(extreme Barenaked Ladies voice) It's been 5 years since David Fincher released Gone Girl, and while he hasn't directed another movie since, at least we've had a season of Mindhunter to keep us company. In the meantime, Fincher has come very close to directing a World War Z sequel and gone to work on the second season of Mindhunter (coming this August to a Netflix near you). Still, we thirst for a new David Fincher movie. Friends, the long drought has come to an end, as Fincher – in his infinite wisdom – is blessing us with a new motion picture. Deadline brings the most righteous word of Fincher's latest endeavor, a long-developing Herman Mankiewicz biopic titled Mank (which sounds like a Tim and Eric riff on Monk, but Fincher's gotta Finch), starring Gary Oldman as the journalist and critic-turned-screenwriter in the Golden Age of Hollywood. Mankiewicz is credited with writing over 90 screenplays (to say nothing of his uncredited work on films like The Wizard of Oz), but he's perhaps best known for his involvement with Citizen Kane. "Mank" and Orson Welles co-wrote the script and the two shared the Oscar for Best Original Screenplay, but the relationship had become contentious by then as Welles tried to claim sole screenwriting credit.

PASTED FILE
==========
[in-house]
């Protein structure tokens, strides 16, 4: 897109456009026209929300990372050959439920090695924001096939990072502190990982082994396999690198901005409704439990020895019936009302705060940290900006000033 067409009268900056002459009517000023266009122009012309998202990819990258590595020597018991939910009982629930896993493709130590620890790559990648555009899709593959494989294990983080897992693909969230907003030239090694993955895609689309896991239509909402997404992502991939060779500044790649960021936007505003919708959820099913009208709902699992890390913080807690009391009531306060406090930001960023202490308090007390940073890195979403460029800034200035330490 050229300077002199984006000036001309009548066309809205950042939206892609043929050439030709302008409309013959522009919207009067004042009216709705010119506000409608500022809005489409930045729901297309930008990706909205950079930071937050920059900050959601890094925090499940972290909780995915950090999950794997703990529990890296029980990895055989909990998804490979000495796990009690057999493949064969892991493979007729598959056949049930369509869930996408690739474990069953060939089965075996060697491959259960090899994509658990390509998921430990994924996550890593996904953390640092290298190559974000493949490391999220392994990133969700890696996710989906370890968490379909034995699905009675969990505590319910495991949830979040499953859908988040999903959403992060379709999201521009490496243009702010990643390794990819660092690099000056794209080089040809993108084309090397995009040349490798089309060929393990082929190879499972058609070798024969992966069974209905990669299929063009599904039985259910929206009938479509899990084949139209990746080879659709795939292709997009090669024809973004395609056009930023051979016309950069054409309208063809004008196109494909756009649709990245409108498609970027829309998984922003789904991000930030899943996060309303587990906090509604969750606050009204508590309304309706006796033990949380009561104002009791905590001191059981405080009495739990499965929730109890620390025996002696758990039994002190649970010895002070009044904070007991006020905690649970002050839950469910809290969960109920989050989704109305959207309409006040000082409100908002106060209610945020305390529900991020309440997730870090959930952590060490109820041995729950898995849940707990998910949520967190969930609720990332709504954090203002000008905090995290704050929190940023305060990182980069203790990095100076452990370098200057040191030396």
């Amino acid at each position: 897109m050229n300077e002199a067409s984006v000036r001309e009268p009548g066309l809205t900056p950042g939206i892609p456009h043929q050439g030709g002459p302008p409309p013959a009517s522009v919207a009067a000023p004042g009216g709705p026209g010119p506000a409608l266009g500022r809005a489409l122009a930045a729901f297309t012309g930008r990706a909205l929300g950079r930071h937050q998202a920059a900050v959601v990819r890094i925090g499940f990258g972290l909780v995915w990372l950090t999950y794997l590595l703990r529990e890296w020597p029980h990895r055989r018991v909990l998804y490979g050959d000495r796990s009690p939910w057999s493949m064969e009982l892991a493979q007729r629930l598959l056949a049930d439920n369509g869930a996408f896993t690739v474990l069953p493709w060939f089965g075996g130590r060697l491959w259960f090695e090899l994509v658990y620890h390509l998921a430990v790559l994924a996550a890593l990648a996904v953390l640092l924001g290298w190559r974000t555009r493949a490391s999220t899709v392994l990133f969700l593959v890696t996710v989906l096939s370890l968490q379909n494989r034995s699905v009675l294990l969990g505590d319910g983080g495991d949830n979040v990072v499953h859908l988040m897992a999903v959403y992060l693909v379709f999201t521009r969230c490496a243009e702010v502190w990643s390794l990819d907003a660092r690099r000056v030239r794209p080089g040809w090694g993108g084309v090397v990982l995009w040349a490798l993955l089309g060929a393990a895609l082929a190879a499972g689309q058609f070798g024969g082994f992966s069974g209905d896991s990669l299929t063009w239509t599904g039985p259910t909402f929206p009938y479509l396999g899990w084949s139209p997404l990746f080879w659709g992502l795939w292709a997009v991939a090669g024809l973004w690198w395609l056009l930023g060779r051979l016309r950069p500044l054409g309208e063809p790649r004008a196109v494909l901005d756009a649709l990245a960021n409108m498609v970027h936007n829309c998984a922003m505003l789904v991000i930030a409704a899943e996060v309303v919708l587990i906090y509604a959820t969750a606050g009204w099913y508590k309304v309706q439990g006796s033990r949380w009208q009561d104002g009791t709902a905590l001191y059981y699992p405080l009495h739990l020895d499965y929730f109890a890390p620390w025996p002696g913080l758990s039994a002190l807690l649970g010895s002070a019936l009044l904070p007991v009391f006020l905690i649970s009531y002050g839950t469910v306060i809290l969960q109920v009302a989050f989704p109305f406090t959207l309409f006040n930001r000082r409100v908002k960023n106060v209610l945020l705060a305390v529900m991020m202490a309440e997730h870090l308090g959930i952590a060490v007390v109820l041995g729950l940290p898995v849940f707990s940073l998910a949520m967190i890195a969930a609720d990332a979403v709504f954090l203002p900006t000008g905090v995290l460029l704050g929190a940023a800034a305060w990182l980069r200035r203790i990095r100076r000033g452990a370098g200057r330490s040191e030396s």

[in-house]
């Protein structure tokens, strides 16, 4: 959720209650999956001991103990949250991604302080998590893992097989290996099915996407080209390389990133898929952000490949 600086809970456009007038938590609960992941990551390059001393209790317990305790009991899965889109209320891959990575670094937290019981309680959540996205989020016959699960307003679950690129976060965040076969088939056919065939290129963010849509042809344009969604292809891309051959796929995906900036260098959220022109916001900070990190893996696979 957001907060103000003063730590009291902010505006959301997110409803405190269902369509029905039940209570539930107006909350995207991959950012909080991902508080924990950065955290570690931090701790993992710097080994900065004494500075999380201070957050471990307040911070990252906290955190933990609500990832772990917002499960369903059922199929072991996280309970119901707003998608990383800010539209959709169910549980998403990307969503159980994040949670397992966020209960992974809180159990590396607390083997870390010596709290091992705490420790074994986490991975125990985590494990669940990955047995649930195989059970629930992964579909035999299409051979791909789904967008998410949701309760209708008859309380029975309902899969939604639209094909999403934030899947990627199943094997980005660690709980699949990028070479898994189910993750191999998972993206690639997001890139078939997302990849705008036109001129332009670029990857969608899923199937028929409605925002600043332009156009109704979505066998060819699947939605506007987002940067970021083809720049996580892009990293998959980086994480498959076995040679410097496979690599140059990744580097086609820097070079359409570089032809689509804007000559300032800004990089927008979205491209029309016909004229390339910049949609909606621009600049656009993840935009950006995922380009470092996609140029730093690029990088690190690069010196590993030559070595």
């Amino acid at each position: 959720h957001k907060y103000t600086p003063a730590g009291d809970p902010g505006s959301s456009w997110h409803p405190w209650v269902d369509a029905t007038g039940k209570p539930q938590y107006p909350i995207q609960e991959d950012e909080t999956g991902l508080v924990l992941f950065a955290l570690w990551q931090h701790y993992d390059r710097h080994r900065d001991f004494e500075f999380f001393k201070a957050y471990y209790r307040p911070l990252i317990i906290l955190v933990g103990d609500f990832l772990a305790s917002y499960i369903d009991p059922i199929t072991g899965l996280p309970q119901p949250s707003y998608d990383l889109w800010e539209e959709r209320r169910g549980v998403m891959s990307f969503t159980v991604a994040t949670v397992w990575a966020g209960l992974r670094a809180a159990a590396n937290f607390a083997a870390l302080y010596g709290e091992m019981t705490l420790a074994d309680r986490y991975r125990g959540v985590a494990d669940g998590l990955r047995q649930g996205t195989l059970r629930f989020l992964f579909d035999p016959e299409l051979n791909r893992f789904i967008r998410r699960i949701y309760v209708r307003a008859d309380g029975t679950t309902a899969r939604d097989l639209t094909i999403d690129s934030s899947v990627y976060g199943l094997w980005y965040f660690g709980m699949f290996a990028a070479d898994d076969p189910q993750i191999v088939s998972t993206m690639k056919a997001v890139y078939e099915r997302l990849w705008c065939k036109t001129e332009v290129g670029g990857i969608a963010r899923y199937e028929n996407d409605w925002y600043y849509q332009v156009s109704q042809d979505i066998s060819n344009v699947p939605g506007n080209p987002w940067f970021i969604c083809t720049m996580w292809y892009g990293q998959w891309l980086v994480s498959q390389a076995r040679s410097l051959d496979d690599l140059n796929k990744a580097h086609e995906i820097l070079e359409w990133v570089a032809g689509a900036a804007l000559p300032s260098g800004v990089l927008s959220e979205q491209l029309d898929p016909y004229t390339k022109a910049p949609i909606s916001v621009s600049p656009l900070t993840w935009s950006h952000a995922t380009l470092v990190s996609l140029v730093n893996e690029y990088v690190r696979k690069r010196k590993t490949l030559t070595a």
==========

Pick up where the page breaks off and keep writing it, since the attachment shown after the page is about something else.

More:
Fincher originally planned for Mank to be his follow-up to The Game, but his commitment to shooting in black and white made it difficult to get the film made. Mank is based on a screenplay by Fincher's late father, Howard Fincher, the former Life magazine bureau chief; as such, it's been something of a passion project for Fincher, who (unsurprisingly) refused to back down on his decision to shoot the film in black and white. Enter Netflix, which has plenty of cash, an existing relationship with Fincher (who also produces Love, Death & Robots), a thirst for Oscar gold, and no qualms about making black and white films (see: Roma). And honestly, Mank checks off several boxes for Oscar voters: It's a period film about the film industry, set in the Golden Age; it's a biopic starring Gary Oldman; and it's black and white.